Conveniently (for me), Ian Glazer recently delivered 2 presentations that go into a little more depth around the points I'd otherwise have to laboriously make:

  1. Stop treating your customers like your employees
  2. Identity is having its TCP/IP Moment
If you have some time, do yourself and favour and follow those links - you might just learn something :)

What Disney has managed to achieve within their closed walls is exactly what every organisation trying to do something with omni-channel and wearables would like to achieve. Disney is a poster child for what is possible through an identity-enabled platform, particularly in bringing value to the business through increased revenue and customer satisfaction. Identity truly is the enabler for Disney's MagicBand.

The reason it works is because no one notices the identity layer. Not every organisation will be able to achieve everything Disney has managed, but even going part of the way is worth the effort. Only by ensuring the identity layer is there, can you really make it invisible.

Until people stop noticing the identity layer, you need to keep working on it. Only then will the business see the full potential and value that identity brings to increasing revenue.

30 Jul 2015 1:29pm GMT

Courion: 4 Employees Putting Your Business At Risk

Access Risk Management Blog | Courion

4 Employees Putting Your Business At Risk from Courion Corporation


30 Jul 2015 12:56pm GMT

Katasoft: Hello, Stormpath!


My name is Nate, and last week I joined Stormpath as a Developer Evangelist, focusing on C# and the .NET stack.

I've used Stormpath in some small .NET projects before, but in the absence of a native C# library for use in ASP.NET, .NET and C# users like me have had to connect straight to the API. It's a pain point I'm looking forward to solving. I'm excited to jump in!

About Nate

I've always had a huge passion for computers and technology. When I was six I asked my mom to read me technical software manuals; she admitted a decade later that she had no idea what she was reading, but I ate them up! To me, technology represented endless possibilities. If I didn't know how to do something, I could get a book at the library or look it up on AltaVista and learn it. That thrill has never gone away.

My first foray into programming was Visual Basic, version 3.0. Throughout high school, I wrote lots of code for hobby and freelance projects. Most of it was terrible, but I learned valuable lessons about why object-oriented programming and test coverage are beautiful things. Studying Computer Science in college by way of Java drove home the point.

After college, I took a detour to follow another passion (filmmaking), starting and running a video production company in Texas. While our primary business was producing corporate and marketing videos, one of my side art film projects was selected for and screened at the Filming Shakespeare festival in Stratford-upon-Avon, UK.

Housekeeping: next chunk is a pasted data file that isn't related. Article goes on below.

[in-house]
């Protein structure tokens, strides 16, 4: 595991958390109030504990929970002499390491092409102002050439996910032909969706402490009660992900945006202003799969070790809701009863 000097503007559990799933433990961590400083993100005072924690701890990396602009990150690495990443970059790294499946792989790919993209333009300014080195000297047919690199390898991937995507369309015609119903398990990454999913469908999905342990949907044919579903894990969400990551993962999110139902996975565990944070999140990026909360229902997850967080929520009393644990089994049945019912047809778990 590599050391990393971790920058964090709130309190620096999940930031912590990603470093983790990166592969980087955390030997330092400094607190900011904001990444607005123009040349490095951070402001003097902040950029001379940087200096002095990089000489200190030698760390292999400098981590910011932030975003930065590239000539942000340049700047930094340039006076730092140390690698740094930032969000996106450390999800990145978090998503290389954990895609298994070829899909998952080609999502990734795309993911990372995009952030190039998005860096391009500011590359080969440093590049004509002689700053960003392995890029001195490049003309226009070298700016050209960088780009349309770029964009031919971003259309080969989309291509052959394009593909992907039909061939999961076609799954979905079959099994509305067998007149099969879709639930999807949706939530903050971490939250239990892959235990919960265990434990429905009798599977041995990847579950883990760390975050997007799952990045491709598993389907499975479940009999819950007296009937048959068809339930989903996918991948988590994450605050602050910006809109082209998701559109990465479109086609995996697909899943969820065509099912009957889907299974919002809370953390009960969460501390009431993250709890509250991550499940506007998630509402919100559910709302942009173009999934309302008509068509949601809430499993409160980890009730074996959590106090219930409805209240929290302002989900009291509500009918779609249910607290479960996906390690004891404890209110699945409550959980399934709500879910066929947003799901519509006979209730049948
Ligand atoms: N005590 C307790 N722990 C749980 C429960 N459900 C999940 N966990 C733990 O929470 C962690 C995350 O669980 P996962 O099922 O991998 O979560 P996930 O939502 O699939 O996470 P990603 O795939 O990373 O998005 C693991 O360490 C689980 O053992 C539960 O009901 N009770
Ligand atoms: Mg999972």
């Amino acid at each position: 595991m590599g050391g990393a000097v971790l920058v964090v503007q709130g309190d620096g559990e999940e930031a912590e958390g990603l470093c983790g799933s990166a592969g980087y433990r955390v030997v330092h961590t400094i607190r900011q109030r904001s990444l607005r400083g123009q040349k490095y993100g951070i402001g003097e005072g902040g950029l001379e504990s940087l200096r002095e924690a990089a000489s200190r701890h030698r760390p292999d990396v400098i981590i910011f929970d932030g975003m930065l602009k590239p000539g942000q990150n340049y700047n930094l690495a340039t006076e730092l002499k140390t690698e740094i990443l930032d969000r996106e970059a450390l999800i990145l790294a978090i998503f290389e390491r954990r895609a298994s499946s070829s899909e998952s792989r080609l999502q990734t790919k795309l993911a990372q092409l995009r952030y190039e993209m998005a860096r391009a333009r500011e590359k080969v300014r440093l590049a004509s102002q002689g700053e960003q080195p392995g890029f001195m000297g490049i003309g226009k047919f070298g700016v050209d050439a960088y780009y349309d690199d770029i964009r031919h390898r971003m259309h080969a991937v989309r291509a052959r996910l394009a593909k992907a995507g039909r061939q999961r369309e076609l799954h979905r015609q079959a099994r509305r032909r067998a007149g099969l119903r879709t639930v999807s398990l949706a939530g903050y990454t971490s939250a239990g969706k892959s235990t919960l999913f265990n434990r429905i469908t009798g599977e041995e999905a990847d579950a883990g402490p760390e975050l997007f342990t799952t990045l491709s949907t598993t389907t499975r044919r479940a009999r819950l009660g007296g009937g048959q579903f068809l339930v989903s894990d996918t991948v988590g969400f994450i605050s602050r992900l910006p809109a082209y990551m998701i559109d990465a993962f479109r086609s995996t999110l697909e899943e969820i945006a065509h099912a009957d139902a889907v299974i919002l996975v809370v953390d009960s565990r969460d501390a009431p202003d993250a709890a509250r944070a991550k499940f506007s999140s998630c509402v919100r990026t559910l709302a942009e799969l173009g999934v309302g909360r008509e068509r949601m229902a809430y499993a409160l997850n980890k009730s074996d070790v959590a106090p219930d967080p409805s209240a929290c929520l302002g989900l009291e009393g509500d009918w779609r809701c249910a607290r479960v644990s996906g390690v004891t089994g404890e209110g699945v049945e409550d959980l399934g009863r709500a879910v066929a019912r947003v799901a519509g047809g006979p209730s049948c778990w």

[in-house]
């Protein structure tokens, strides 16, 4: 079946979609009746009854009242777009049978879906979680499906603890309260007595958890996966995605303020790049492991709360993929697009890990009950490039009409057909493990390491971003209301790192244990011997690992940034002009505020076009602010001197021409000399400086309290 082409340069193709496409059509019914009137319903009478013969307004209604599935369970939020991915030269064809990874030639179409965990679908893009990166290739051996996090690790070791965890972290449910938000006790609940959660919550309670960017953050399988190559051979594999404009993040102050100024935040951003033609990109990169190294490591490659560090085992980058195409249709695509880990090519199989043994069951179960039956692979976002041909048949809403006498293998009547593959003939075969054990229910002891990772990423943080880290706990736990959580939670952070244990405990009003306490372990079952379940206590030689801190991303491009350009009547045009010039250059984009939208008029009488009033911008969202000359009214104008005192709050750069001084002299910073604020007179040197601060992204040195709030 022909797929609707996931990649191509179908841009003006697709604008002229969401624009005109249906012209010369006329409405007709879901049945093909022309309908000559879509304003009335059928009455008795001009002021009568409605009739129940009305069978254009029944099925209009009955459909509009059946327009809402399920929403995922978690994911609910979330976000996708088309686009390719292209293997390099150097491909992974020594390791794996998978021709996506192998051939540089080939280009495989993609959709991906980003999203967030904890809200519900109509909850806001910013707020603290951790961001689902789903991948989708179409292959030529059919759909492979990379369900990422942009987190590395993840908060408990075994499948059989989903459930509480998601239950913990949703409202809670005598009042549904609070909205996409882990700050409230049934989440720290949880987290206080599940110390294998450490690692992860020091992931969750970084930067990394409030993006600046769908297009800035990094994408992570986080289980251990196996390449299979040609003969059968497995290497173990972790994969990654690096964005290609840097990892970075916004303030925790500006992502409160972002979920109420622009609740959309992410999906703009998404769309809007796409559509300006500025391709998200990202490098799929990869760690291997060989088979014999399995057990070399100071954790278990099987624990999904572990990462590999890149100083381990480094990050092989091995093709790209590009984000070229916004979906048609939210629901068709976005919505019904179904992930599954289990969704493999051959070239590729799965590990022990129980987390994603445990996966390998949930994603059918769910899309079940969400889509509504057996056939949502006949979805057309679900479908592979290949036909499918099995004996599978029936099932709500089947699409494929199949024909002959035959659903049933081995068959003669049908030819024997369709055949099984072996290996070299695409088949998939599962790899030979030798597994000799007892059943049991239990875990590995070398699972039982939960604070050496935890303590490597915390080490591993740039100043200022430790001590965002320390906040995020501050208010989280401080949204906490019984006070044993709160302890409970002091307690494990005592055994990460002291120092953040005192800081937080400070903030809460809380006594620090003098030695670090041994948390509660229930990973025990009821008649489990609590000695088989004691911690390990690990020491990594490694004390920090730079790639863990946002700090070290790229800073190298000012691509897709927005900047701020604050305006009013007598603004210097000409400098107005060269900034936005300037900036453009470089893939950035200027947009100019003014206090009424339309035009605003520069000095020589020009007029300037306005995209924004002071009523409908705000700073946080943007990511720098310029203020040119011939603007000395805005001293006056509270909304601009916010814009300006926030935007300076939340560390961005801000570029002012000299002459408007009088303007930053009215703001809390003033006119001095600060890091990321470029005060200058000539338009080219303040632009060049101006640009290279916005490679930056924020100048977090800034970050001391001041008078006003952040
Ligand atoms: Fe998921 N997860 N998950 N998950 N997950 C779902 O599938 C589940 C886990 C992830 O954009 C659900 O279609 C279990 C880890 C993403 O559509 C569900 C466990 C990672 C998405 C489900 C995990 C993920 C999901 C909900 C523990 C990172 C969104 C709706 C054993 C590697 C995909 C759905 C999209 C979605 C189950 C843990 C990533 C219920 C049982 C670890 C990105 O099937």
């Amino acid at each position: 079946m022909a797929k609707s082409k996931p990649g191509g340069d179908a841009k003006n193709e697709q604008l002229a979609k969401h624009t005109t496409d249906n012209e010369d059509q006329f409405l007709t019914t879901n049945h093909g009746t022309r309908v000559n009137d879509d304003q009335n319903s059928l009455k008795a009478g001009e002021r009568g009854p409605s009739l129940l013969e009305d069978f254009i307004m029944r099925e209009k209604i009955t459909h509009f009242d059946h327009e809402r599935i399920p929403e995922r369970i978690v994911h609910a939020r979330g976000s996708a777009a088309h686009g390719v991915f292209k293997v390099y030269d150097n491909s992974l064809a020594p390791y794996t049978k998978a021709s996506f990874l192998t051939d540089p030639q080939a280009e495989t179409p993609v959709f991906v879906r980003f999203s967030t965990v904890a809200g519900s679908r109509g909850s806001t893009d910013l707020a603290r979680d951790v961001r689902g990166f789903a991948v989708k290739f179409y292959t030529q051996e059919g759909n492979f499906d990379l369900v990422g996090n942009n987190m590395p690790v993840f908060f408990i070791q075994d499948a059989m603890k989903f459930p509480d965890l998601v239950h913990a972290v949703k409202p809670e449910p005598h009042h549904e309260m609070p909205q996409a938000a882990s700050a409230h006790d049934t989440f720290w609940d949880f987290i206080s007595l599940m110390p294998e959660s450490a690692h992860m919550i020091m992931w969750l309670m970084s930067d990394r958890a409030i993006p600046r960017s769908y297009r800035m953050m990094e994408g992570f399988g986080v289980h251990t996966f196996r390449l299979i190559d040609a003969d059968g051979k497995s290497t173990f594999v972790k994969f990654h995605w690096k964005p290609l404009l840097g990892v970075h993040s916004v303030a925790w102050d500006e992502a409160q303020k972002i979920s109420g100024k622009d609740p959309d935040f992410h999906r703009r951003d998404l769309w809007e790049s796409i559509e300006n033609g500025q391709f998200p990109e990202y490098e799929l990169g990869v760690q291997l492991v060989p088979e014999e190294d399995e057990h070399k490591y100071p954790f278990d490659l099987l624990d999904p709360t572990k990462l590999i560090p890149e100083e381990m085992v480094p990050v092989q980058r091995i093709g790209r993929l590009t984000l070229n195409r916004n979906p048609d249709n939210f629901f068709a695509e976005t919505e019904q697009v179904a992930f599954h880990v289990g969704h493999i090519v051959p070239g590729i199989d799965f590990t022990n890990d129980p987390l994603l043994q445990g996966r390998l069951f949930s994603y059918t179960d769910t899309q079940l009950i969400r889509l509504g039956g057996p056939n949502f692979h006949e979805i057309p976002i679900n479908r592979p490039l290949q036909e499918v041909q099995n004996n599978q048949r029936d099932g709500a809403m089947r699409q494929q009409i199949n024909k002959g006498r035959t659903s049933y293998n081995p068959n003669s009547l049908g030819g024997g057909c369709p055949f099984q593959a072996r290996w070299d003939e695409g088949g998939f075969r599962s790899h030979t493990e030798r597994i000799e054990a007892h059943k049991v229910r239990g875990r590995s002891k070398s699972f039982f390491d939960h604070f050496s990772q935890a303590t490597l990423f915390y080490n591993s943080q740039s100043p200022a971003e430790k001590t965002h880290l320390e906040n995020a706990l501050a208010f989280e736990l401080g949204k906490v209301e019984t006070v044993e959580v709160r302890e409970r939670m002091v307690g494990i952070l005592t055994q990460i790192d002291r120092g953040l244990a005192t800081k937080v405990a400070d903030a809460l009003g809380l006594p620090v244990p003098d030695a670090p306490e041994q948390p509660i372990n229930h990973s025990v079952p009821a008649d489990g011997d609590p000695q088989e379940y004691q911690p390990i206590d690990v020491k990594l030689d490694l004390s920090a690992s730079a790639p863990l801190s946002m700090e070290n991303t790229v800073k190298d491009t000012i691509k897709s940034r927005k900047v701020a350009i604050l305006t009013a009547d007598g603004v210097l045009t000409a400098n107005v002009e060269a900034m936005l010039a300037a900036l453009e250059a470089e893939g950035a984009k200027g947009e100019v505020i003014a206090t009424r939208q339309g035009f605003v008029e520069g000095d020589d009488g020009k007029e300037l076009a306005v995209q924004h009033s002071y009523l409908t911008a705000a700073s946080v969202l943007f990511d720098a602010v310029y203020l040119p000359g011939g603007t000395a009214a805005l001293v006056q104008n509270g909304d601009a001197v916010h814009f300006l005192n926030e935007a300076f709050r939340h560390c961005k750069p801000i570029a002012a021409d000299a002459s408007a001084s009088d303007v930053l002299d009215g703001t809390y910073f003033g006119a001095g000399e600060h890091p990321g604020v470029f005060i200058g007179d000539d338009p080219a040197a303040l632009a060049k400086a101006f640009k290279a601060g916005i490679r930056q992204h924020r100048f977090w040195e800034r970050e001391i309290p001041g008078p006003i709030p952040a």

I returned to coding after a few years of doing video, and jumped into building applications using ASP.NET Web API and AngularJS for a software company in Kansas City. From my old-school beginnings with Visual Basic, through studying Java in school, to building API-first SPAs with C# on the backend, I came to appreciate C# as a well-built and beautifully-constructed language. It's my current go-to for building APIs and backends.

A new adventure

While I was able to do some pretty cool stuff in my previous role as a developer, I wasn't able to contribute and give back to the community as much as I'd like. When the role of .NET Developer Evangelist came up at Stormpath, I decided to make the jump to California and help this awesome team build an equally-awesome C# library.

What excites me about this position is not only the opportunity to work with some of the best security experts in the business, but also to work on open-source libraries that will be used and hacked on by other developers, and ultimately giving back to the .NET community.

.NET, OWIN, Nancy; Oh My!

I get it: .NET isn't sexy like the Gos and nodes and Rubys of the world. It sits on top of a stack that not everyone loves. Microsoft hasn't been too friendly to open-source in the past.

I think it's a shame that C# doesn't get more attention. In my humble opinion, it's a well-designed language. The C# team has incorporated many lessons learned from other languages, as well as from earlier iterations of C# itself. The result is a powerful, clean language that has strong object-orientation and modern features. I'm an unapologetic fan.

There's been a lot of open-source development taking place in the .NET space. The legacy ASP.NET stack is still around, but now it's joined by OWIN, and some great frameworks like Nancy and Web API 2.

With the advent of Roslyn and Microsoft's moves towards open-sourcing major chunks of the .NET framework, I think the future is even more exciting. Speaking of the future…

A Feature-Rich C# SDK for the Stormpath API